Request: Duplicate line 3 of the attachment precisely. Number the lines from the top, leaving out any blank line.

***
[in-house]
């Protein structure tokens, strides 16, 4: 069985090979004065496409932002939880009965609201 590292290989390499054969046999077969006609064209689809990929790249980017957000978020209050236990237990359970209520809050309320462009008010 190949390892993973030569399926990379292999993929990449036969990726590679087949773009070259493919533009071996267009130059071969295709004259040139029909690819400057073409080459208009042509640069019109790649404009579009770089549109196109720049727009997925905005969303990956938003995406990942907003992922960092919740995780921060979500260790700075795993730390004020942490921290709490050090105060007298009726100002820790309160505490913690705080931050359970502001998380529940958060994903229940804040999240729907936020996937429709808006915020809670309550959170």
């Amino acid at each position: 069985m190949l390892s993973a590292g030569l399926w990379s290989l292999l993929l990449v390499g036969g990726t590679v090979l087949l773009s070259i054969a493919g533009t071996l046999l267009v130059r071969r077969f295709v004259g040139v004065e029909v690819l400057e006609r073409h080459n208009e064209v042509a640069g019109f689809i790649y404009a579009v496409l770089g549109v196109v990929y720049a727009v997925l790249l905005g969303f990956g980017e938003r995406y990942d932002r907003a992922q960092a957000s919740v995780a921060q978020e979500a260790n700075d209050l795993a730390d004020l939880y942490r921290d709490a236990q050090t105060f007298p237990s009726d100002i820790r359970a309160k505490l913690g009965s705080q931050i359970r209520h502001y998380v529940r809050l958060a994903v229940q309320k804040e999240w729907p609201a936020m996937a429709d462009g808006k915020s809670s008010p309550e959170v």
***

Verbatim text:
């Amino acid at each position: 069985m190949l390892s993973a590292g030569l399926w990379s290989l292999l993929l990449v390499g036969g990726t590679v090979l087949l773009s070259i054969a493919g533009t071996l046999l267009v130059r071969r077969f295709v004259g040139v004065e029909v690819l400057e006609r073409h080459n208009e064209v042509a640069g019109f689809i790649y404009a579009v496409l770089g549109v196109v990929y720049a727009v997925l790249l905005g969303f990956g980017e938003r995406y990942d932002r907003a992922q960092a957000s919740v995780a921060q978020e979500a260790n700075d209050l795993a730390d004020l939880y942490r921290d709490a236990q050090t105060f007298p237990s009726d100002i820790r359970a309160k505490l913690g009965s705080q931050i359970r209520h502001y998380v529940r809050l958060a994903v229940q309320k804040e999240w729907p609201a936020m996937a429709d462009g808006k915020s809670s008010p309550e959170v």